Married to Eugene Odum, the founder of modern ecology, Martha Odum’s eye was attuned to the web of life in the landscapes she loved to paint. Many of her works focus on areas such as the coast, the water’s edge, swamps and streams—all veritable cradles for evolution and life. Her vision of the landscape shows an energetic environment. She also created silver that used botanical and animal forms as inspiration.
This exhibition celebrates the 50th anniversary of UGA's Eugene P. Odum School of Ecology through selections of Martha Odum's watercolor paintings and silver, as well as supplementary works from the museum's collection that relate to ecology as a discipline. A chair with a rawhide seat from the 19th century demonstrates how the ecology of this region was changed by the trade in hides. Savannah River Valley potters made vessels from local natural materials, then glazed them with a wood ash mixture, at a time when wood as fuel seemed virtually limitless in the early Southeast. American Indian basketry illustrates the use of river cane, a material virtually destroyed by agricultural exploitation.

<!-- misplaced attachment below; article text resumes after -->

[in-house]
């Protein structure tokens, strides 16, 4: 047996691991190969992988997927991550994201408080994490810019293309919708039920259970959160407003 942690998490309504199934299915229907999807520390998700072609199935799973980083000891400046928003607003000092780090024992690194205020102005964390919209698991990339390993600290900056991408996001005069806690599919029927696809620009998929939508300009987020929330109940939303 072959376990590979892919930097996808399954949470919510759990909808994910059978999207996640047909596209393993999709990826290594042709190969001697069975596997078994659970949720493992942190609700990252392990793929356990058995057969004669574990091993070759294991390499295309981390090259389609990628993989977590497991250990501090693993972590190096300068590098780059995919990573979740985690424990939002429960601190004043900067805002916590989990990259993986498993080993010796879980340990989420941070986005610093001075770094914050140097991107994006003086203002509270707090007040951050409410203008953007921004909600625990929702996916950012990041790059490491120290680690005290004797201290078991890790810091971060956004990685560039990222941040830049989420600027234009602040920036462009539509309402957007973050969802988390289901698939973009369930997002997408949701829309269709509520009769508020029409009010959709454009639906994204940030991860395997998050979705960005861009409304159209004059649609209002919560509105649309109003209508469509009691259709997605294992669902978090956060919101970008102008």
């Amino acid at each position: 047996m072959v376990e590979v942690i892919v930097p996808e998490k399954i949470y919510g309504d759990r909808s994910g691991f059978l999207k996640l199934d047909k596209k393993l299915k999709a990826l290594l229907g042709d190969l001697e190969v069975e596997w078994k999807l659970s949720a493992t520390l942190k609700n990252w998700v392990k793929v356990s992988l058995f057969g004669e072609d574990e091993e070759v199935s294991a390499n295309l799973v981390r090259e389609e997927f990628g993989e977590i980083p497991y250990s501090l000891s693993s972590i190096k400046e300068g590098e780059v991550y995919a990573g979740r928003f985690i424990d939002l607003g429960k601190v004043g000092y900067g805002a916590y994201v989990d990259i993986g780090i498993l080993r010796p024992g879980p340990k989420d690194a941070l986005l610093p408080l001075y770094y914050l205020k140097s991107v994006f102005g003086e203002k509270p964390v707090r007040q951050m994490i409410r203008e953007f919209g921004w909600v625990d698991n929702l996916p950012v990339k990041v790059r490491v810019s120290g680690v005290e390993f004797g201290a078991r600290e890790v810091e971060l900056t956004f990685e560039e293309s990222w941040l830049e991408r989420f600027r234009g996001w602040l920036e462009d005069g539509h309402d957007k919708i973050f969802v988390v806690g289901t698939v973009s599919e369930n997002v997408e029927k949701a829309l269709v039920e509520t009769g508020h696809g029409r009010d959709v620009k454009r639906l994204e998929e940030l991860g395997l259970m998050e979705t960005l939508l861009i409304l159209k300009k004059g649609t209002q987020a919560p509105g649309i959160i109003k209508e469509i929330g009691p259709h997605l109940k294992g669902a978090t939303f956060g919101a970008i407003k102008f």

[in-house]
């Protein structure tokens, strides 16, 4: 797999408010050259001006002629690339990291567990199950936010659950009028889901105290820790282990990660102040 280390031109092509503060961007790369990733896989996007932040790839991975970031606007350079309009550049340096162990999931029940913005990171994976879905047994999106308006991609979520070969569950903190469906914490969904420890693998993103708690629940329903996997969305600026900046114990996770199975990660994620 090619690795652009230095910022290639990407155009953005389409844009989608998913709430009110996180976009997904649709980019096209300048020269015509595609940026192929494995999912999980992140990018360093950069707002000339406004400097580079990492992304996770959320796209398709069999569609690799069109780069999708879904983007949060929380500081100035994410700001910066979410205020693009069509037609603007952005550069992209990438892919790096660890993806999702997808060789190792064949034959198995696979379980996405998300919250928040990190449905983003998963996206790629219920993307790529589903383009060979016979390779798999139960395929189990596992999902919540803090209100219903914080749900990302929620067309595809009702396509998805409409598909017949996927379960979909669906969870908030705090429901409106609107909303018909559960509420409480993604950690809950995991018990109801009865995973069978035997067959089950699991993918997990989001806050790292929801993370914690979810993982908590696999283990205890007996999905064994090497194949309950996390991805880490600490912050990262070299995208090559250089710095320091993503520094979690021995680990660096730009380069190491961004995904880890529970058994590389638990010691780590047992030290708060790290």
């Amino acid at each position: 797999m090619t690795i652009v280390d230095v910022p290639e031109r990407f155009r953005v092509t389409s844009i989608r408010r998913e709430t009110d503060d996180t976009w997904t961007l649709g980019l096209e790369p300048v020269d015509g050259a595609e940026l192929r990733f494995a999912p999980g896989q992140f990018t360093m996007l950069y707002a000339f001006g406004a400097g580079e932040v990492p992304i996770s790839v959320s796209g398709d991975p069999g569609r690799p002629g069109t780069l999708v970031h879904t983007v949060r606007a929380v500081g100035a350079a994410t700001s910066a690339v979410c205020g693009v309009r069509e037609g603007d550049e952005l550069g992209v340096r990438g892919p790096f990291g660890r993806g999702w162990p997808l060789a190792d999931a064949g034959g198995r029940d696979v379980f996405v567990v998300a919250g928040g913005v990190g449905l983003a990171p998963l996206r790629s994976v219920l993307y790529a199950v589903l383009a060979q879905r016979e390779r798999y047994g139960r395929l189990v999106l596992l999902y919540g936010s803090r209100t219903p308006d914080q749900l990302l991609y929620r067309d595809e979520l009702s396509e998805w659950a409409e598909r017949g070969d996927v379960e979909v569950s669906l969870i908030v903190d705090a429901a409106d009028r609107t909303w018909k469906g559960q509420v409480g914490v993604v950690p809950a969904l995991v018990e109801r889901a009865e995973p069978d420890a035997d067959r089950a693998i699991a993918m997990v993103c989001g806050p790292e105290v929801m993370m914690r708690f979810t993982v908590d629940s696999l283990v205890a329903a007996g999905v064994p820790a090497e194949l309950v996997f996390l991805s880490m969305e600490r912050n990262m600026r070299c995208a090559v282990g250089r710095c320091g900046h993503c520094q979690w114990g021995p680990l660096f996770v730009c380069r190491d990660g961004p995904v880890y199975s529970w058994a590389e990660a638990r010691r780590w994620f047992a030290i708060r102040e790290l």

The art history of Georgia records the depletion of the area's natural resources but also presents the environment through the lens of wonder. The richness and complexity of ecological science provides a mindscape for many artists to approach the natural world.
Credit: Exhibition overview from museum website